Lynda: You may think fibre a dull, overrated topic. Personally I get quite excited by fibre and what it is capable of. I also believe most of us do not get enough. So let me slowly pique your interest before I share with you how to easily get it into your day.
What is fibre?
Generally speaking, dietary fibre (DF) is the edible parts of plants or carbohydrates that resist digestion and absorption in the small intestine. Some of this fibre goes on to be fermented (broken down) by bacteria in the large intestine.
The health promoting benefits of fibre are due to the following:
- Makes poop thicker, stickier and adds bulk which moves it quickly through the colon for removal;
- Changes the way we absorb nutrients and decreases the amount of energy we metabolise;
- Produces short chain fatty acids (SCFA). SCFA are essential for optimal health; has a role in the production of gut hormones.
The most recognised benefits of fibre are:
Cancer protective – DF protects against cancer in a few ways:
- It’s fermented in the large intestine to produce short SCFA which are cancer protective;
- Makes poop thick, sticky and bulky, which means cancer causing substances have less contact with cells;
- Increases antioxidant levels, which protect cells from damage;
- Improves estrogen removal in poop. Elevated estrogen can lead to changes and chronic disease in tissues.
Heart protective – risk factors for heart disease include high blood pressure, obesity and Type 2 diabetes. DF protects the heart in the following ways:
- Regulates energy intake which maintains healthy weight and enhances weight loss;
- Regulates blood sugar levels and decreases energy uptake which lower the risk of Type 2 diabetes;
- Decreases plaque formation in the arteries;
- Decreases C-reactive protein (CRP), an inflammatory marker that is often predictive of heart disease;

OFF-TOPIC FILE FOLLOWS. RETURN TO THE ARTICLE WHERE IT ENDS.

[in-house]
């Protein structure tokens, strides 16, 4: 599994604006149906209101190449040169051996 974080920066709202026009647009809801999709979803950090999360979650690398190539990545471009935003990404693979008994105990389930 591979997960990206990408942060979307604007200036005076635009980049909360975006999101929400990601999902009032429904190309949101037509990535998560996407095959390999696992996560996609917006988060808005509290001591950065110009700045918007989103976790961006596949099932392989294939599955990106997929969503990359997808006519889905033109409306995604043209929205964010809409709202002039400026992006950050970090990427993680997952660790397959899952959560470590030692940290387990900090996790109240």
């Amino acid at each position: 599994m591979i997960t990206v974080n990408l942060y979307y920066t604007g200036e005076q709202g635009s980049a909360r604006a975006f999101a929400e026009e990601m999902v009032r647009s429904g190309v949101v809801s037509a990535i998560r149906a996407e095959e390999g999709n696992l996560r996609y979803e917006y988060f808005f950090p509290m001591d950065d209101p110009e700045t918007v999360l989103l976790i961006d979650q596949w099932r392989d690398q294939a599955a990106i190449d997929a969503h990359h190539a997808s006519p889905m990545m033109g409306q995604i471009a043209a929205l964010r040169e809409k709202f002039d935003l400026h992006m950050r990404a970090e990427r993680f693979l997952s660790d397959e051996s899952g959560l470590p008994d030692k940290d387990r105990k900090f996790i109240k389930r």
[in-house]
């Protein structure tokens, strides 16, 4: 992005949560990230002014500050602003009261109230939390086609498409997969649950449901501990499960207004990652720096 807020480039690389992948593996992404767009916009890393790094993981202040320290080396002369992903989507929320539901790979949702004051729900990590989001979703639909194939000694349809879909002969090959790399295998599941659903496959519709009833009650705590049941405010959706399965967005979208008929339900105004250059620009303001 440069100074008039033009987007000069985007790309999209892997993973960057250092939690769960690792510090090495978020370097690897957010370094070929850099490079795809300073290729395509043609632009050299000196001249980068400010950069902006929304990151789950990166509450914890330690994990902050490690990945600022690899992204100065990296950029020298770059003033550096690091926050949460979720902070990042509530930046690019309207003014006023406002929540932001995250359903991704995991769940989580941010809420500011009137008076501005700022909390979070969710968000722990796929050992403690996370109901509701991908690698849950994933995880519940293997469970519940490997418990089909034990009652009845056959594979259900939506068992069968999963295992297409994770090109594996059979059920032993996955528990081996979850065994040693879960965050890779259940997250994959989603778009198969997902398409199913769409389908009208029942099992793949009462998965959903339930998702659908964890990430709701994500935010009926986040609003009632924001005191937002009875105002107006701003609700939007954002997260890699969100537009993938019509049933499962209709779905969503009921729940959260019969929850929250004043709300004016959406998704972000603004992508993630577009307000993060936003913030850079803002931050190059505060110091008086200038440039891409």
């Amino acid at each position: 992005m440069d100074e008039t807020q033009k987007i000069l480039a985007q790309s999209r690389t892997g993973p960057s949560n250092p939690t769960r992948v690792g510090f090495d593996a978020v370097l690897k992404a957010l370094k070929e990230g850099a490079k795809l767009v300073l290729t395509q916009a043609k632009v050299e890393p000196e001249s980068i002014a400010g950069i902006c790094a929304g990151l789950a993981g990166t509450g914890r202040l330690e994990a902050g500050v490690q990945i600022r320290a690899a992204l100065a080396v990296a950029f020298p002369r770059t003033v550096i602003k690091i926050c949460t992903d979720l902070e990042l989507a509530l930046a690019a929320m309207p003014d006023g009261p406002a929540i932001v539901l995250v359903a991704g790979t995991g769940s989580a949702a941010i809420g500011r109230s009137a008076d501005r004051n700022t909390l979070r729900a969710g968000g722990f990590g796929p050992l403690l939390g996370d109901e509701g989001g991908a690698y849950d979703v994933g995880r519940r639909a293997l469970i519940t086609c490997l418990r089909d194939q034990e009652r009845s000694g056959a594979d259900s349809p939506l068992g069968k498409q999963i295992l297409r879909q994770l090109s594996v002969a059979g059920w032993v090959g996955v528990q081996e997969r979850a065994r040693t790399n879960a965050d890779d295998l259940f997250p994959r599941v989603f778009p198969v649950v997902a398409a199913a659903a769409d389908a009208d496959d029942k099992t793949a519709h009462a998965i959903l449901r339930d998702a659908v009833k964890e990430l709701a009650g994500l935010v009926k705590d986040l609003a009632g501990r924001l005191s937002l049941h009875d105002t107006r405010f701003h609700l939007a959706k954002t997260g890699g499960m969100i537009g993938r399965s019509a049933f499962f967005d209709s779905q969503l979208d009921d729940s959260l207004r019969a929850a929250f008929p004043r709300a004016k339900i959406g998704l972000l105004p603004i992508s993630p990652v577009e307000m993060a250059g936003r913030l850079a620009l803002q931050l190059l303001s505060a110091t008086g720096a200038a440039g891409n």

- Obesity is a risk factor for heart disease which means the reasons below apply.
Obesity prevention and hunger – DF prevents obesity and reduces hunger in the following ways:
- When soluble fibre is fermented in the large intestine it produces gut hormones that reduce hunger;
- Decreases energy digestibility and uptake;
- As DF increases in the diet, refined carbohydrate intake often decreases. Refined carbohydrates mess with blood sugar balance and appetite. This leads to overconsumption and weight gain.
Type 2 diabetes – DF prevents and supports diabetes by:
- Lowering blood sugar and insulin after food consumption;
- Slows carbohydrate breakdown and sugar absorption by adding thickness to the stomach contents.
- This slows stomach emptying and prevents blood sugar spikes;
- Produces SCFA which increase insulin sensitivity. This means the body is more effective at using insulin and blood sugar levels are controlled;
- High vegetable intake has been shown to lower the incidence of Type 2 diabetes by 80%.
What excites me most about fibre
DF feed and fertilise our gut bacteria, produce SCFA, prevent leaky gut, are essential for optimal digestion and a healthy microbiome (gut flora).
A Healthy microbiome:
- prevents obesity;
- decreases hunger;
- assists weight loss;
- promotes a healthy heart;
- protects against colon cancer;
- is anti-inflammatory and decreases symptoms of crohns, ulcerative colitis and IBS;
- improves mood, anxiety and depression.
Where can you find it?
There are two forms